Now suppose that you have several teachers who are armed and actively trying to approach the attacker. The police /SWAT arrive and have to determine instantly who is the bad shooter and who is an armed teacher. Suppose the teacher sees a SWAT officer dressed in tactical gear and advancing with a long gun. Is the SWAT officer the good guy or the bad guy? Suppose the police and the teacher turn a corner and come face to face with weapons pointed at each other? What if a panicked student approaches the armed teacher from behind and startles the teacher? 

The negative possibilities are endless. The armed teacher is totally responsible for each round they fire. There are no do overs or remediations. The primary problem that I see on top of the hypotheticals above is the question of how much training and by who? Are you going to train the teachers to the level of SWAT officers? How will the teacher maintain that level of readiness? Who will pay for that training and when will the teacher take that training. Firing a weapon at a shooting range is just step one. It’s like giving someone a piece of paper and a pencil and telling them to be an artist. The difference? Art usually doesn’t kill people. 

I’m not a security expert, but there are plenty of people who are. Why has no one bothered to put together a coalition of professionals to address the issue? My idea would be to limit access to the school by creating a point of entry that is staffed constantly. In that same area a central room of video feeds that is monitored full time. No gaps in surveillance. Finally, a staff of trained individuals who are in body gear and armed. Police, retired vets who qualify, etc.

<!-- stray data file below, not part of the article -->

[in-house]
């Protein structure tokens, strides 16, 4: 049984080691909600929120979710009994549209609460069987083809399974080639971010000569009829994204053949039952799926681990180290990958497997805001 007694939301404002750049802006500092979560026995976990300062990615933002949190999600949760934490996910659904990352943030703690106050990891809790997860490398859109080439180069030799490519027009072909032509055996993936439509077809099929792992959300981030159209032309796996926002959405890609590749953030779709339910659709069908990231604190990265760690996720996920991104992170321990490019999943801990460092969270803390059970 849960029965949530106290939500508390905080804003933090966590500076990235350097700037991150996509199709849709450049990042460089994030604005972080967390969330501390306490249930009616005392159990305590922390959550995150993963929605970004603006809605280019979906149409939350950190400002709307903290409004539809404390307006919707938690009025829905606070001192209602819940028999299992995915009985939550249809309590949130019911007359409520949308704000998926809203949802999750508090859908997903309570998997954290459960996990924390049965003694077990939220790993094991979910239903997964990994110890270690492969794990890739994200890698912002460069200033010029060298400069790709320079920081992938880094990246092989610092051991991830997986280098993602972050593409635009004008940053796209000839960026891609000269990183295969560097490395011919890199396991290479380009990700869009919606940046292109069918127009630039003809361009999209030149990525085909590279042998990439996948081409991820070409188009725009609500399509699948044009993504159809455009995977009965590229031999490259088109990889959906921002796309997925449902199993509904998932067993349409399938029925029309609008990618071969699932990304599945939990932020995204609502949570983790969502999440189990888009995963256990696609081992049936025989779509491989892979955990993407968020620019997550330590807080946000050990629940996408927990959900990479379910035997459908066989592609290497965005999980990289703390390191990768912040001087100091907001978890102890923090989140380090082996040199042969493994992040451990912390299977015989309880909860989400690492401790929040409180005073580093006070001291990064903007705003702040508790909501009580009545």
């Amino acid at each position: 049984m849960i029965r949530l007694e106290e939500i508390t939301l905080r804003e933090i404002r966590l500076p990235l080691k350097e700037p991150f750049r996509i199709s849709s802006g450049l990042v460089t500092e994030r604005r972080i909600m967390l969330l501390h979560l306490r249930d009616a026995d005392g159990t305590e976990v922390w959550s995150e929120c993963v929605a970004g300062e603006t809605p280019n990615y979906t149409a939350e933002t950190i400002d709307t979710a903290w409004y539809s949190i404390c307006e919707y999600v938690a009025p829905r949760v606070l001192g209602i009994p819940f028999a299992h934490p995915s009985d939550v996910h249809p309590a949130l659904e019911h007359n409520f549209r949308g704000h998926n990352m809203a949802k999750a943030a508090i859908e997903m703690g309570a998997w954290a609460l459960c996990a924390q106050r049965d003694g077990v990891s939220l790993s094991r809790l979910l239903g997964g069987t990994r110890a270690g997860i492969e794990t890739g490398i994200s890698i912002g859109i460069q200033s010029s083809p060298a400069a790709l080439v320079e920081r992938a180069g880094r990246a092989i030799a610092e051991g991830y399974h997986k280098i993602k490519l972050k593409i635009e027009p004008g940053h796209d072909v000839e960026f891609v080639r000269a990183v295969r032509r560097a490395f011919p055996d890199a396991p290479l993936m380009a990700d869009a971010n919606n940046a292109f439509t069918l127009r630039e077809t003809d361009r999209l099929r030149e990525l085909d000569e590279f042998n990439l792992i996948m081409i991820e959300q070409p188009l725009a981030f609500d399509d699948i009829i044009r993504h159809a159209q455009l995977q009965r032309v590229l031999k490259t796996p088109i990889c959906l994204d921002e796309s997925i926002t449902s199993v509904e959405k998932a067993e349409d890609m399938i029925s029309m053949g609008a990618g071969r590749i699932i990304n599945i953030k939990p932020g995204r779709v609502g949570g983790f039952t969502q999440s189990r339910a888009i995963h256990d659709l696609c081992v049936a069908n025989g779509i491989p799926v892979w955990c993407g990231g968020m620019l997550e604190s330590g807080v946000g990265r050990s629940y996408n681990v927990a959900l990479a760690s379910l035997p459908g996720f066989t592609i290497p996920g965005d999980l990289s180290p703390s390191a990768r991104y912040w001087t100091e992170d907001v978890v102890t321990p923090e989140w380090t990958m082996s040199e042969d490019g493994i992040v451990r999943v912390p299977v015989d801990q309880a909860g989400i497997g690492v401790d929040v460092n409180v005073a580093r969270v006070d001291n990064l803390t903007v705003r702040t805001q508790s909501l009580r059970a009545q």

The barrier is money. That is the only barrier. That’s it, money and who will provide it. Schools will have to be modified, surveillance systems installed, and personnel hired. It is all about money. How much are children, teachers, and staff worth? How much? Obviously not as much as the people in federal buildings, or people going into concerts and sports events, or even the people at the bar where bouncers guard the door.